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Let’s Talk Self-Solemnizing Weddings!

Published Thursday, Feb. 4th, 2021

Illustrations by Jessica Levey

Want to perform your own wedding ceremony? Here's everything you need to know about these unique celebrations.




A 'self solemnizing' ceremony is one in which the couple are married without a third party officiant -- you and your partner perform your own wedding ceremony! (How romantic!)




There are many reasons couples might be drawn to a self-uniting ceremony. They might desire a truly private elopement, the chance to include special rituals or traditions, or want full ceremony control, romance, and spontaneity… Any of these are good reasons to consider self-uniting. 


image of "I do" speech bubble and "I do too" speech bubble to symbolize self-uniting wedding ceremony



If you're considering a self-solemnizing ceremony, it's important to know that only a few states currently allow couples to be married without the help of an authorized wedding officiant. In some of these states, you may need to be ordained and meet the local requirements to perform your own wedding. 



At present, these states allow self-uniting ceremonies: 


The District of Columbia



In special cases, couples in California may be able to self-unite if they purchase a special 'non-clergy' marriage license, called a 'License and Certificate of Marriage for Denominations Not Having Clergy.' In these cases, 2 witnesses sign the license with the couple instead in the place of an officiant. It's important to check with your local clerk for the most up to date information. (See an example on the Riverside County website here.)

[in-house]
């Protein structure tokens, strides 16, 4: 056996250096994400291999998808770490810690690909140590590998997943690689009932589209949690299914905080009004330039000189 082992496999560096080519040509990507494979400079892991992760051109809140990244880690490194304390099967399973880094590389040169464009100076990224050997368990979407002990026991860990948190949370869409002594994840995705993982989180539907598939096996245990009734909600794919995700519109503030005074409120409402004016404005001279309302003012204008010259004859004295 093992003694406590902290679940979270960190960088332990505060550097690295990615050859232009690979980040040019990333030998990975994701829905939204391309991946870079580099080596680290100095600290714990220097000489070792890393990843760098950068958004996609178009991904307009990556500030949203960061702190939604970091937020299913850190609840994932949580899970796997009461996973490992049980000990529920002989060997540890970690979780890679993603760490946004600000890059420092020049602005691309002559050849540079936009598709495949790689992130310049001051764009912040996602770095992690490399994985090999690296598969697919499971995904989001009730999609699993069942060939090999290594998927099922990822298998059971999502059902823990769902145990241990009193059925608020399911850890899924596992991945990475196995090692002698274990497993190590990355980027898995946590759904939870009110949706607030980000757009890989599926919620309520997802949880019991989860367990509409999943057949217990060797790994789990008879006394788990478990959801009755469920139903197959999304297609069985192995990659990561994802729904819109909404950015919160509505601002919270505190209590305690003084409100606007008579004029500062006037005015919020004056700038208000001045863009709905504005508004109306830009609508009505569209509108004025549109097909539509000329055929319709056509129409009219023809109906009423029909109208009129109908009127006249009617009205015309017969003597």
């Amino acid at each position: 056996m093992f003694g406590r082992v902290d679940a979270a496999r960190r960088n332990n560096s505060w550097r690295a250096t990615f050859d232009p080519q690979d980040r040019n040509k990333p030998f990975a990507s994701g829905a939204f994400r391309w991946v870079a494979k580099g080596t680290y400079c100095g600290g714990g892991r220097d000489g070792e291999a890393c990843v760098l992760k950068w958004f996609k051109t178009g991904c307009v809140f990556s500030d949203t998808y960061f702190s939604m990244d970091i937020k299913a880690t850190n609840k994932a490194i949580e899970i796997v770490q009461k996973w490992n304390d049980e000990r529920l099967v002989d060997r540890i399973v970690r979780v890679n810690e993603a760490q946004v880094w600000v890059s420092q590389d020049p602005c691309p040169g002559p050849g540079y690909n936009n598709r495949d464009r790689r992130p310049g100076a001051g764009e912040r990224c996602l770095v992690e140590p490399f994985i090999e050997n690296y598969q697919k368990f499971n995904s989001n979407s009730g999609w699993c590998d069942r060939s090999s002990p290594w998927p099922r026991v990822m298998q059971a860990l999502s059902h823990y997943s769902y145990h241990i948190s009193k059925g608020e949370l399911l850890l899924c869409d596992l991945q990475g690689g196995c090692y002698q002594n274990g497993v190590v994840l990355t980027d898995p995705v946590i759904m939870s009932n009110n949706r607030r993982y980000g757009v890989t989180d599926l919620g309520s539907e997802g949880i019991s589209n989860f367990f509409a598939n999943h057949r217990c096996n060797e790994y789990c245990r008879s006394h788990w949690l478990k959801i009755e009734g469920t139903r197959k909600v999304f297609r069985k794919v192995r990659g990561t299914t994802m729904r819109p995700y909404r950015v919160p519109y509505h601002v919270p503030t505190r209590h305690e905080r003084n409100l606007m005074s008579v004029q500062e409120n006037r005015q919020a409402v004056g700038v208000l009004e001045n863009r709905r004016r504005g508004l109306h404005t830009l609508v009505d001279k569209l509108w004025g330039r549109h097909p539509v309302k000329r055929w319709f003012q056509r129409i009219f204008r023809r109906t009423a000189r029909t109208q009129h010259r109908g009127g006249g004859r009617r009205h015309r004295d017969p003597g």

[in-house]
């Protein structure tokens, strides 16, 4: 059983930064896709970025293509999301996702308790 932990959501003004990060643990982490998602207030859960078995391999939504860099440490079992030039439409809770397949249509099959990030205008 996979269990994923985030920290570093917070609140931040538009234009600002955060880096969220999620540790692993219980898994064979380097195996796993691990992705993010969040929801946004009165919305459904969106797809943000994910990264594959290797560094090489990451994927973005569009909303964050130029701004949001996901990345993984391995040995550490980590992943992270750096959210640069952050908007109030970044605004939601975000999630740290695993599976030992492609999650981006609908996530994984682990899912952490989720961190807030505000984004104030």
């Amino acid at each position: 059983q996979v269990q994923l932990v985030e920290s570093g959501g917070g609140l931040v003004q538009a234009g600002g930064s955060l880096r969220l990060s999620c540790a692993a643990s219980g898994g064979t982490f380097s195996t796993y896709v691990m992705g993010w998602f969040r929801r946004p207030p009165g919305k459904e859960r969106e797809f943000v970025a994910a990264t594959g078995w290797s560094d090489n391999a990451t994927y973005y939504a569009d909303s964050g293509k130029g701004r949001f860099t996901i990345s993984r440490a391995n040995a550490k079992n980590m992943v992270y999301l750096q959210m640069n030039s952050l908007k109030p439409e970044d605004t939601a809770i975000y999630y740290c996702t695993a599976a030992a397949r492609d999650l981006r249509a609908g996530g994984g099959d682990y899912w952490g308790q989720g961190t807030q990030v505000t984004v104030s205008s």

If you're interested in being married without an officiant present in a self-solemnizing ceremony, we recommend reading and understanding your state’s policies very carefully.



Start with our state directory, and then contact someone in your state directly for the most up to date information.


You'll also need to call or visit the local county clerk or marriage bureau where you plan to apply for a marriage license to verify your information. (Remember: Our list will get you started, but it’s not legal advice!)



When speaking to your local marriage authorities, ask them,
I am a Minister; can I perform my own marriage?”



And in most of these states, witnesses will be required at the ceremony to sign the license along with the couple, so it’s still unlikely you’ll be able to elope as a solitary duo. 



We’ve talked about this before!

Check out: Can I Get A Witness? Small Ceremonies, Witness Requirements, and Self-Solemnizing Marriages Revisited for more information on adapting self-solemnizing ceremonies to the times, including witness requirements, microweddings, and Zoom or other virtual wedding options.




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